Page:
Ginger Royer first noticed her pink cheeks when she was a teen.
“My cheeks would get kind of red and flushed after PE and exercising and running. In the cold wind, I started to notice that my cheeks would burn a little bit,” Royer said.
That redness only got worse as ginger got older, becoming something she tried to hide.
“I tried a lot of over-the-counter creams and medications and not much success with those,” she said.
Ginger decided to talk to a dermatologist about the redness and learned she has a chronic, inflammatory skin condition called rosacea.
“It can be manifest as simply a redness or a flushing of the face, or it can progress into having acne type bumps,” Dr. Maureen Olivier said.
Over the years, dermatologists have managed rosacea with a combination of treatments; from creams and lotions to washes and oral medications.
But that can be limiting to certain patients, including those that are pregnant like Ginger.
“Some people don’t tolerate oral antibiotics very well or just choose not to take them,” Olivier said.
Enter a new prescribed topical gel called Mirvaso, approved by the Food and Drug Administration in August.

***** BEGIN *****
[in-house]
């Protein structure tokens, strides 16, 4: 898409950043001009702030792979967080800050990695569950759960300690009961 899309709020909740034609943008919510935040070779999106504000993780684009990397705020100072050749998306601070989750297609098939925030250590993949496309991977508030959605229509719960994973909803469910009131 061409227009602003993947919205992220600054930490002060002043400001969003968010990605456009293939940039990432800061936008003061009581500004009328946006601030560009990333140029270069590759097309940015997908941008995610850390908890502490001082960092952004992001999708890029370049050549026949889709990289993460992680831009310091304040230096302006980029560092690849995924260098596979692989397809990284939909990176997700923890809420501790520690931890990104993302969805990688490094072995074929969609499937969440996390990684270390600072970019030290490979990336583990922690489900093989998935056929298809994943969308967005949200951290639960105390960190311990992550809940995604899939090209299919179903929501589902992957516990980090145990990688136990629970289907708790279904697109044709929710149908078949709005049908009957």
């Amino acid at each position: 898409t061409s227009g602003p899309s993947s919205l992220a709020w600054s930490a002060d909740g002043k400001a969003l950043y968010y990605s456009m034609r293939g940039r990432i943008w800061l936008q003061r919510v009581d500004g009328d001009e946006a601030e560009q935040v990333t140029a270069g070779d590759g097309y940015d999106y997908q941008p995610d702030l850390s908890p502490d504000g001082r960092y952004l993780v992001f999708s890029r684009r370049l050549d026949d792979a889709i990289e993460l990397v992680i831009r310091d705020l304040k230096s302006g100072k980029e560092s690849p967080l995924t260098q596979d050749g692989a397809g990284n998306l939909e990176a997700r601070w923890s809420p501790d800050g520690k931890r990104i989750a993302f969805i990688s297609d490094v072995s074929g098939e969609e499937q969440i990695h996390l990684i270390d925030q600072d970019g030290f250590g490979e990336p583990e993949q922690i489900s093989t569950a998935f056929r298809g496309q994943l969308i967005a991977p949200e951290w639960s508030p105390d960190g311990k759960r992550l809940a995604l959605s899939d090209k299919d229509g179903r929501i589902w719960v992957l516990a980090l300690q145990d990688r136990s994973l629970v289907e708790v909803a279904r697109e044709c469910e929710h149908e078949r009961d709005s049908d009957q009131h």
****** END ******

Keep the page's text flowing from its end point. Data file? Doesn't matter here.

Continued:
Doctors call it a breakthrough in rosacea treatment.
“To be so simple and treat such a difficult problem, cosmetically disturbing problem to many patients, is really an advance,” Olivier said.
The medication comes in tubes and just a little bit goes a long way.
It rubs in smooth and clear and can be used under makeup and lotion.
“It keeps my cheeks from getting red again and it helps with the texture of my skin, it feels smoother,” Royer said.
The gel is rubbed onto the forehead, chin, nose and cheeks once a day and lasts for 12 hours, getting to the root of the redness.
“It constricts the blood vessels in the face. It’s similar to what we use in nose sprays to constrict the blood vessels,” Olivier said.
While it’s not a cure for rosacea, ginger says it’s keeping her redness at bay this winter, a time of year it typically flares up.
“I had it on for Thanksgiving and my face was fine without the redness,” Royer said.
Not all insurers may cover Mirvaso. Common side effects include sensitivity and a burning feeling on the skin.